If you’ve planned a relaxing summer vacation by the edge of a lake you might think your chances of running, or rather swimming, into a shark are pretty low. Surprisingly there are several places around the world that are home to sharks capable of surviving in freshwater. Guess you’re going to need a bigger boat after all.
While you might be safe from the great whites, bull sharks are capable of surviving in both fresh and salt waters. This is because bull sharks have an advanced ability to osmoregulate their livers and are capable of adapting to the salinity of the environment, unlike the physiology of some of the more famous shark species like hammerheads and tiger sharks.
Lake Nicaragua is one of the largest freshwater lakes in the Americas and bull sharks travel up the San Juan River and through a series of eight rapids in a similar manner to salmon to reach the lake, where they may stay for several years. This ability to navigate the rapids is not seen in any other bull shark population.
In case you fancied a spot of golf on your trip beware of Carbrook Golf Club in Queensland, Australia. In 1996 a huge flood was thought to have trapped around six bull sharks in the freshwater lake on the golf course; a population has been there ever since. Extreme flooding after Hurricane Ida was also responsible for trapping two dolphins in a pond in Florida. Fortunately, they were rescued two years later.
In Lake Pontchartrain, Louisiana a boy was attacked by a bull shark in 2014; bull sharks have also been caught by anglers on this lake. The sharks move into the lake more in the summer months but swim back out to the Gulf of Mexico in the later part of the year.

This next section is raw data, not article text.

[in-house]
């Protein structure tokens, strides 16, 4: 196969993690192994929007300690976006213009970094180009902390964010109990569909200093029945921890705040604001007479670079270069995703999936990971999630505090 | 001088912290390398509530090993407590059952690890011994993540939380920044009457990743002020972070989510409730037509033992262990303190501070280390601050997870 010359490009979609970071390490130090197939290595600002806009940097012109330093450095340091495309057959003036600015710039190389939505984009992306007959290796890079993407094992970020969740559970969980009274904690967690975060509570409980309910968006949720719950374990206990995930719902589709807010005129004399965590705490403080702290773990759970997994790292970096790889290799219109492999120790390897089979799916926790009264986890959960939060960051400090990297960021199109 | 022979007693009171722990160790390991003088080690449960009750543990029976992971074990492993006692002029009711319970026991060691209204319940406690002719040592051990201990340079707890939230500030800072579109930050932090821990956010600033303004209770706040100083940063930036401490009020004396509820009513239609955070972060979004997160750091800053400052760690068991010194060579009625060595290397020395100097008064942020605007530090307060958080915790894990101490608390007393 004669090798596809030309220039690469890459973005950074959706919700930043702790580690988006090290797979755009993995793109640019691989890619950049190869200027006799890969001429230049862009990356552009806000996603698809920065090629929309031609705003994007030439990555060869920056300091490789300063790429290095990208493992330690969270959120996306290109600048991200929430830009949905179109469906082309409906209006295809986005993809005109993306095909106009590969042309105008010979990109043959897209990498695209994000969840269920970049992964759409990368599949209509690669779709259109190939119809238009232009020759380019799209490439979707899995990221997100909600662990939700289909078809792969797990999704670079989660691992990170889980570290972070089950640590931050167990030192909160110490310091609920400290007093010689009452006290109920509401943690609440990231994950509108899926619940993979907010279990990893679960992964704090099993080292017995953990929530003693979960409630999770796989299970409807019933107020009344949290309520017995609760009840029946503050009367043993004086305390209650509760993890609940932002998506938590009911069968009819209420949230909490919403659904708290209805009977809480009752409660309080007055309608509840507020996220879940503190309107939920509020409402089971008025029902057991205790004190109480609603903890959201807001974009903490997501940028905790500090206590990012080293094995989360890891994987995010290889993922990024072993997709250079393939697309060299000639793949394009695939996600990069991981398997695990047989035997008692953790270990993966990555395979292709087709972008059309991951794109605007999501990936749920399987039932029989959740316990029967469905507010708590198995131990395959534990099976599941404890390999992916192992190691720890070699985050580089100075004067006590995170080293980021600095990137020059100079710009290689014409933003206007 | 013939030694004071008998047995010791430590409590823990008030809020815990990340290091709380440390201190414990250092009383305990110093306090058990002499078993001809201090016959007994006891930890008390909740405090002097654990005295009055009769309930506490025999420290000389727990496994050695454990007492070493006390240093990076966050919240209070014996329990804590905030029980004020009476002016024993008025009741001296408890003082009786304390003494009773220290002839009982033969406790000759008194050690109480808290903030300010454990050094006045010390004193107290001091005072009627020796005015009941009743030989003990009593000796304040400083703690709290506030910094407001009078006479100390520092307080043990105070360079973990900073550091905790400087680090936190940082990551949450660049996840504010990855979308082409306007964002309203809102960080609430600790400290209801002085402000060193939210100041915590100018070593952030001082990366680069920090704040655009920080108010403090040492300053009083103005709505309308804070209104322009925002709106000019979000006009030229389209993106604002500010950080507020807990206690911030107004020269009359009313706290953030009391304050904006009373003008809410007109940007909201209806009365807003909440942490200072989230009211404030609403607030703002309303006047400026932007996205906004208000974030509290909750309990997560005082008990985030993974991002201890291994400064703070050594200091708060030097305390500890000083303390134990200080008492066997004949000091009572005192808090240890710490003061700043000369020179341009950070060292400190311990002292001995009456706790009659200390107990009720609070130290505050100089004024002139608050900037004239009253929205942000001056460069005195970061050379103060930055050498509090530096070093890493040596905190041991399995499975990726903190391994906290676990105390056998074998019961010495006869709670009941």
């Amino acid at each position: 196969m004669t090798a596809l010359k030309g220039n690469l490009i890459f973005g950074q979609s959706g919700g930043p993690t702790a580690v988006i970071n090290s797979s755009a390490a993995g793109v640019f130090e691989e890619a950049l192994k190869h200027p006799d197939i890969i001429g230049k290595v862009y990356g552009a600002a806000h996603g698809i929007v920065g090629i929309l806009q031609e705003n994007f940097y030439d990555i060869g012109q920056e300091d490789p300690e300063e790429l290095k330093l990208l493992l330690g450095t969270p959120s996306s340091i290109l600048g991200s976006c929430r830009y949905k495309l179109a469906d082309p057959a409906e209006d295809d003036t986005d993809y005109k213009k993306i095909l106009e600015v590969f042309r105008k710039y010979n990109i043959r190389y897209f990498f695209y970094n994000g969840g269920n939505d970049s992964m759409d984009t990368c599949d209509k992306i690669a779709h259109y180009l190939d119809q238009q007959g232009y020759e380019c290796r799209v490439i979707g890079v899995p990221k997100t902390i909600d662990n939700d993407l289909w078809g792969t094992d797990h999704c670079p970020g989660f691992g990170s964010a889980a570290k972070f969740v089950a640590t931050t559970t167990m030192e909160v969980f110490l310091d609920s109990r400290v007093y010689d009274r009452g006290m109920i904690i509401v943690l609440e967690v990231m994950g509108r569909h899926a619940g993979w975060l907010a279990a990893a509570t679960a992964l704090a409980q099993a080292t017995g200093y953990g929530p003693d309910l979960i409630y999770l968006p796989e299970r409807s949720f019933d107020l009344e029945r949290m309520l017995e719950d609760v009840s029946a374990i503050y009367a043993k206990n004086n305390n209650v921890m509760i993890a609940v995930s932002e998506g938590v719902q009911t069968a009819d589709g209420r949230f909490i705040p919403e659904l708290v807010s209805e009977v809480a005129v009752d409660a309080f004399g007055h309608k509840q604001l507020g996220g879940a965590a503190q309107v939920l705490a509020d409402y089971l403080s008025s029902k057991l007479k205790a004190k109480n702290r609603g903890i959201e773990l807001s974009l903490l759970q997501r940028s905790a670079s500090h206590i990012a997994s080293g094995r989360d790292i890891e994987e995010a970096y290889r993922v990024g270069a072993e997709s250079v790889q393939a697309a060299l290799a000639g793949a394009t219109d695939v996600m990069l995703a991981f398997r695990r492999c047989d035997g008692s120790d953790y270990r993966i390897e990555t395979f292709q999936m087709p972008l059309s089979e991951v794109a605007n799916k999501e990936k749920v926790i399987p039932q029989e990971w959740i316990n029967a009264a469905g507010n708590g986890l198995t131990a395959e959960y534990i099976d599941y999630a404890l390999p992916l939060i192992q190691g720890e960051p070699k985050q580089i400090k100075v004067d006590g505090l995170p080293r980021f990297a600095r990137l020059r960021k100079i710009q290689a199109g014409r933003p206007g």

To round out the list, bull sharks and sawfish have been spied in Lake Janoer in New Guinea, Lake Izabal in Guatemala, Lake Sentani in Indonesia, and Lake Bayano in Panama.
In more wholesome bull shark news, the brackish waters of Lake Maracaibo in Venezuela are home to a bull shark nursery. Coincidentally the lake is also the location where the most lightning strikes occur in the world, so maybe strike that one off your list of holiday destinations.
In case you thought skipping the lake dip and opting for a river swim would be a safer option, there are three species of river sharks: the Ganges shark that is only found in freshwater rivers in India; the northern river shark; and the speartooth shark that makes the rivers, brackish estuaries, and seas of northern Australia and New Guinea their home. And in another case of sharks appearing in unexpected places, hurricane street sharks have not been ruled out, either.
The good news is shark attacks either in the sea or a lake are extremely rare. "You have a better chance of being struck by lightning on a golf course" than being bitten by a shark, John Carlson, a research biologist at the NOAA's Fisheries Service in Panama City, Florida told Live Science.